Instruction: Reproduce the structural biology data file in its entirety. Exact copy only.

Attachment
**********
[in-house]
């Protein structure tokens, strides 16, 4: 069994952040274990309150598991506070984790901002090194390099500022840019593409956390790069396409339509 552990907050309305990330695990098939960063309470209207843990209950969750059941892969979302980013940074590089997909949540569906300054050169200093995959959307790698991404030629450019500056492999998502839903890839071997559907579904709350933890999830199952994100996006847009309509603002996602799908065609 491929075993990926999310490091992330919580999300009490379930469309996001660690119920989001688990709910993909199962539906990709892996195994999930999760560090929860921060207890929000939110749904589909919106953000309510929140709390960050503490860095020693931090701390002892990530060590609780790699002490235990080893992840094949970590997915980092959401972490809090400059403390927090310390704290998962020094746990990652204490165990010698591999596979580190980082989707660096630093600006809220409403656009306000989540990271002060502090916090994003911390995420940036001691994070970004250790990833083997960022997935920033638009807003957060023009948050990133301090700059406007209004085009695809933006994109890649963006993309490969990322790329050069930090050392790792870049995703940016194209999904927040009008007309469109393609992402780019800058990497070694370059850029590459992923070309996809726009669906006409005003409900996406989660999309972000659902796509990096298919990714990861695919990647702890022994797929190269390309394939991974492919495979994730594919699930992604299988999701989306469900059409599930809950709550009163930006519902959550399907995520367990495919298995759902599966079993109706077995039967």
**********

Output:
[in-house]
């Protein structure tokens, strides 16, 4: 069994952040274990309150598991506070984790901002090194390099500022840019593409956390790069396409339509 552990907050309305990330695990098939960063309470209207843990209950969750059941892969979302980013940074590089997909949540569906300054050169200093995959959307790698991404030629450019500056492999998502839903890839071997559907579904709350933890999830199952994100996006847009309509603002996602799908065609 491929075993990926999310490091992330919580999300009490379930469309996001660690119920989001688990709910993909199962539906990709892996195994999930999760560090929860921060207890929000939110749904589909919106953000309510929140709390960050503490860095020693931090701390002892990530060590609780790699002490235990080893992840094949970590997915980092959401972490809090400059403390927090310390704290998962020094746990990652204490165990010698591999596979580190980082989707660096630093600006809220409403656009306000989540990271002060502090916090994003911390995420940036001691994070970004250790990833083997960022997935920033638009807003957060023009948050990133301090700059406007209004085009695809933006994109890649963006993309490969990322790329050069930090050392790792870049995703940016194209999904927040009008007309469109393609992402780019800058990497070694370059850029590459992923070309996809726009669906006409005003409900996406989660999309972000659902796509990096298919990714990861695919990647702890022994797929190269390309394939991974492919495979994730594919699930992604299988999701989306469900059409599930809950709550009163930006519902959550399907995520367990495919298995759902599966079993109706077995039967």